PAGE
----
Last month’s so-called election of a Lebanese President must have seemed to international onlookers an event drenched in degradation, an example of both how low Lebanon’s politicians have sunk and allowed themselves to be manipulated by those who claimed to be their friends — and those the politicians vowed to fight because they sought to destroy Lebanon’s national integrity and kill its leaders.
A more intriguing question begs what actually happened in Doha between the power broking Qataris and Saudis? We have heard the rumors of the night flights in private jets to hammer out a regional accord, but what is certain is that a deal was made. We don’t know the details but the result was that our MPs, like chastised schoolboys, were reduced to obediently writing a name on slip of paper and casting it into the ballot box under the watchful star of the head monitors of the international top table.
Lebanon will bounce back, it always does. Already the tourism ministry is bullish about how many visitors will jet into Beirut the summer season — though we should be satisfied if we get half the 1.6 million visitors predicted to stroll, shop and eat in the recently liberated BCD — and the Beirut Stock Exchange rattled into action even as the tents in Downtown were being dismantled.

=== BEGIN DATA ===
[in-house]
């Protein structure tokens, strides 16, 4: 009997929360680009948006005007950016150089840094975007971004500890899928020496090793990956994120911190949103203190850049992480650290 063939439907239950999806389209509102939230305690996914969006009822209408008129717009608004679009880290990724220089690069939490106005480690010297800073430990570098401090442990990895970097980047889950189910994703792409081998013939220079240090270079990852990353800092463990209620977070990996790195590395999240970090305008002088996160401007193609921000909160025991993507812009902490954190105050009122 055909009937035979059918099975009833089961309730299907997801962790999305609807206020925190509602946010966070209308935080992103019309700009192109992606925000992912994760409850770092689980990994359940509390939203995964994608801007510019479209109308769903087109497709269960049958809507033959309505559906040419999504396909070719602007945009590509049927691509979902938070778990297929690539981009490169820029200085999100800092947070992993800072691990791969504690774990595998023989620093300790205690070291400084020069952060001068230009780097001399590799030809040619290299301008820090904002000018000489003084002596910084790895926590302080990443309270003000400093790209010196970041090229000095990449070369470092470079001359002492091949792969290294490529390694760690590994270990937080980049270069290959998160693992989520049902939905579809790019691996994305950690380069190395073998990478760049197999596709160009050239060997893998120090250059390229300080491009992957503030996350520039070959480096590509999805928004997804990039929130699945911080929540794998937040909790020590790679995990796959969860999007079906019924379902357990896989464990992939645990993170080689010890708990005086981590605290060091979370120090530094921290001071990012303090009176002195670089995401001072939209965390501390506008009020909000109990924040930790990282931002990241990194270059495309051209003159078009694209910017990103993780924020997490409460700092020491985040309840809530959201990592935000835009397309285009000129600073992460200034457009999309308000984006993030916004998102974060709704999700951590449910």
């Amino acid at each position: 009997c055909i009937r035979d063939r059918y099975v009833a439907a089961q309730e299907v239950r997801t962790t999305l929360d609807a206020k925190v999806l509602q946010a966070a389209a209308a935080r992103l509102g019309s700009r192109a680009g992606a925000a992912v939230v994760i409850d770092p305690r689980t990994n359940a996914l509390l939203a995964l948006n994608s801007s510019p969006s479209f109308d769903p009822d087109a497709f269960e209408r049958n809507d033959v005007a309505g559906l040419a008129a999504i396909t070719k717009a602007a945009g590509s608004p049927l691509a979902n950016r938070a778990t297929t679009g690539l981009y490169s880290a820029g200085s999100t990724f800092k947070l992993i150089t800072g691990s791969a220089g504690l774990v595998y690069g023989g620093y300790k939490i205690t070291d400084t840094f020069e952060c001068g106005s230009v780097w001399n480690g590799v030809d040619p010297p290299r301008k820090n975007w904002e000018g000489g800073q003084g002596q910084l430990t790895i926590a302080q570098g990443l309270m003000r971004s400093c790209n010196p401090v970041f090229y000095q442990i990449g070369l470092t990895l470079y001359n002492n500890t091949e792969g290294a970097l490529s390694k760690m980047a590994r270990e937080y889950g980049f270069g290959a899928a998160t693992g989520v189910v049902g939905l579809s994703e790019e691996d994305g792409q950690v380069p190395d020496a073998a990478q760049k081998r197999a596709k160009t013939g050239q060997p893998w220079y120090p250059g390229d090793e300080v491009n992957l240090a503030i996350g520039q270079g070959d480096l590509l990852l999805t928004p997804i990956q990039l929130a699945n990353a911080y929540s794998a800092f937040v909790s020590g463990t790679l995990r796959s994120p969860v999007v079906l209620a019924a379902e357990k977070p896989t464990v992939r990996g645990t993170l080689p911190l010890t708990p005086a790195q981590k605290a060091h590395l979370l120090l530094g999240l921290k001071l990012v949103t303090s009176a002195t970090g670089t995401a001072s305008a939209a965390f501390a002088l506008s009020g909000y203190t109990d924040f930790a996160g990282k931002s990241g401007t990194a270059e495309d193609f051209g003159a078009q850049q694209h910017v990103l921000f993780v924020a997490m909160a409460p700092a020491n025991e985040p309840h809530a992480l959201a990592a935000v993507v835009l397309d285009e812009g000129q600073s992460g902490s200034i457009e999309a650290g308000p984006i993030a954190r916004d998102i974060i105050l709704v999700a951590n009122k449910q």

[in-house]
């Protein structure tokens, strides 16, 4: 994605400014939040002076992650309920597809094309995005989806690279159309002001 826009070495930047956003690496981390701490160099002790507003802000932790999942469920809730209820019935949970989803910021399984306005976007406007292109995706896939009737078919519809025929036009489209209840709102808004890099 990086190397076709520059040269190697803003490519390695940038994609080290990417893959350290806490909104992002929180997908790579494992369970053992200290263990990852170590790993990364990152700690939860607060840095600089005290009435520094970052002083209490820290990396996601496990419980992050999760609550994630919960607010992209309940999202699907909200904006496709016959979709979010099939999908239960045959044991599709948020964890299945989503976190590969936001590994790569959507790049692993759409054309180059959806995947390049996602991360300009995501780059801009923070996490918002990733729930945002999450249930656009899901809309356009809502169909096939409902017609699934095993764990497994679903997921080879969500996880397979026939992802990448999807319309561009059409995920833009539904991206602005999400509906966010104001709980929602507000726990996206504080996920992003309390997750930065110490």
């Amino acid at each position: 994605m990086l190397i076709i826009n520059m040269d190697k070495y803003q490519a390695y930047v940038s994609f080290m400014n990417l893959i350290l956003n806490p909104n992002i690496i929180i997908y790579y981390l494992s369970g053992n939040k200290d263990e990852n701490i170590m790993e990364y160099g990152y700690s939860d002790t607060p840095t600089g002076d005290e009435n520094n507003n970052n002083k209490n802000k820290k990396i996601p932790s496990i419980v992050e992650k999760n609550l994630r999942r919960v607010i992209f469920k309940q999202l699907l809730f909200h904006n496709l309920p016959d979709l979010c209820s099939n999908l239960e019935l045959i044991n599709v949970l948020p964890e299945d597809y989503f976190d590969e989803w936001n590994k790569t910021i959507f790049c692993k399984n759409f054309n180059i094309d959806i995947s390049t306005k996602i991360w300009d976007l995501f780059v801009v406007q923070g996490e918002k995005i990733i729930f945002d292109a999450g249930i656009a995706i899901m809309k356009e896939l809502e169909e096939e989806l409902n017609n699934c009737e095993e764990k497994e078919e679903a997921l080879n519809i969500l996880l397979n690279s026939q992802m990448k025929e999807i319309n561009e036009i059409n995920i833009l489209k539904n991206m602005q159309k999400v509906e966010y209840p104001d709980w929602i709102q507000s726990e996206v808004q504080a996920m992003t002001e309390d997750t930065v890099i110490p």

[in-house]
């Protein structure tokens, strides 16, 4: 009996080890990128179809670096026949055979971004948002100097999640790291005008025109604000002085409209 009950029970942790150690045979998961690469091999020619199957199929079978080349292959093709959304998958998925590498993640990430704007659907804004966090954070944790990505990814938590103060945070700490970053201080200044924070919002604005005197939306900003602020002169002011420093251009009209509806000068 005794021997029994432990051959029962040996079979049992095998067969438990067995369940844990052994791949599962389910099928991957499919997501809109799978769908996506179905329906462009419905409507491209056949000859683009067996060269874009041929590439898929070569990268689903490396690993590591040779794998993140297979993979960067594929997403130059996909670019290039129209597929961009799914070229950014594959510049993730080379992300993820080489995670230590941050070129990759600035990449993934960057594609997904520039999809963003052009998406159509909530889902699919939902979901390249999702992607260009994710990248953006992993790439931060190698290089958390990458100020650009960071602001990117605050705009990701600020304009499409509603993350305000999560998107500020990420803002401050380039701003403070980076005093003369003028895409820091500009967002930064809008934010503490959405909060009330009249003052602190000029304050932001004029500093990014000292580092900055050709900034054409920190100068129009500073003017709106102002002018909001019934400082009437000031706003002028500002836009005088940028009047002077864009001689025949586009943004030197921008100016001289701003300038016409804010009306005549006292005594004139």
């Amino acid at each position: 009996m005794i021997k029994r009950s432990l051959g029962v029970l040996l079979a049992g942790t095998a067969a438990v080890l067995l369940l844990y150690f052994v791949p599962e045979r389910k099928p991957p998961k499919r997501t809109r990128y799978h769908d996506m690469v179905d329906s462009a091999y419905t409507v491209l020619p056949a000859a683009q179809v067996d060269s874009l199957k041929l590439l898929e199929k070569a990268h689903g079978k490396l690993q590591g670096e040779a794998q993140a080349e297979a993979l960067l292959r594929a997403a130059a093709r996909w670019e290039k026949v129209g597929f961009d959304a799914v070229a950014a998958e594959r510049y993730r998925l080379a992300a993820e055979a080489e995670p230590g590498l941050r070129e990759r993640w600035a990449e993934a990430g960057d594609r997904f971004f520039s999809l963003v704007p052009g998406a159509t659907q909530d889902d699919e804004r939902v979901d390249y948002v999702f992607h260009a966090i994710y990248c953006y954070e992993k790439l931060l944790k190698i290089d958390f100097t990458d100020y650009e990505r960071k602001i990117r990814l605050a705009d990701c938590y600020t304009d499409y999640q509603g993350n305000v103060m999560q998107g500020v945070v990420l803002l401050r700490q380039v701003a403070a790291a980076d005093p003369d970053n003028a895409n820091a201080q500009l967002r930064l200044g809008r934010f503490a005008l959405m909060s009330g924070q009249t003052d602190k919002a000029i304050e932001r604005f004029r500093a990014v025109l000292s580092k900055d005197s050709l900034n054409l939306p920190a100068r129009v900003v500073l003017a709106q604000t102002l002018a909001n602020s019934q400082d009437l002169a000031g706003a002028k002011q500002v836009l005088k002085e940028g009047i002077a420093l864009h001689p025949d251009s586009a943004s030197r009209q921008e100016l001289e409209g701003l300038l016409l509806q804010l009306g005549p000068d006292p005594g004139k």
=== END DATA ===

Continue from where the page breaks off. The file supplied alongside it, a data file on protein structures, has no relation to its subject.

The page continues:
Meanwhile, across the Middle East, Iranian leader Mahmoud Ahmadinajad, one of the players that helped shape Lebanon’s shameful sell-out, is sitting pretty after this latest round of real-life Risk. In four years his economic “policy” has been shaped around the twin-pronged approach of insulting the US and the West, hinting at apocalyptic conflict and raising the price of crude oil. It is a rough-and-ready economic policy but one that has seen Iran once again cast as the world’s most menacing nation and its GDP rocket to $300 billion from $123 billion in 2003. There is little sophisticated economics: No labor economics, no sustainable development initiatives, just posturing and revenues.
Has this hurt his enemies? Not as much as you would think. Yes, the major economies are feeling the pinch but the US government in particular is using the illusion of an Iranian threat to secure vital research and development funding for alternative energy sources. Preparing for the next revolution, courtesy of a revolutionary. It makes you think.
But back to Beirut — sept fois détruite et sept fois reconstruite, she is older than all of us and will still be here when we are gone. Beirut will endure. We just hope the powerbrokers of the region will let us show the region what we can do and make our capital proud of our achievements, as much as we are proud of hers.
Yasser Akkaoui, Editor-in-chief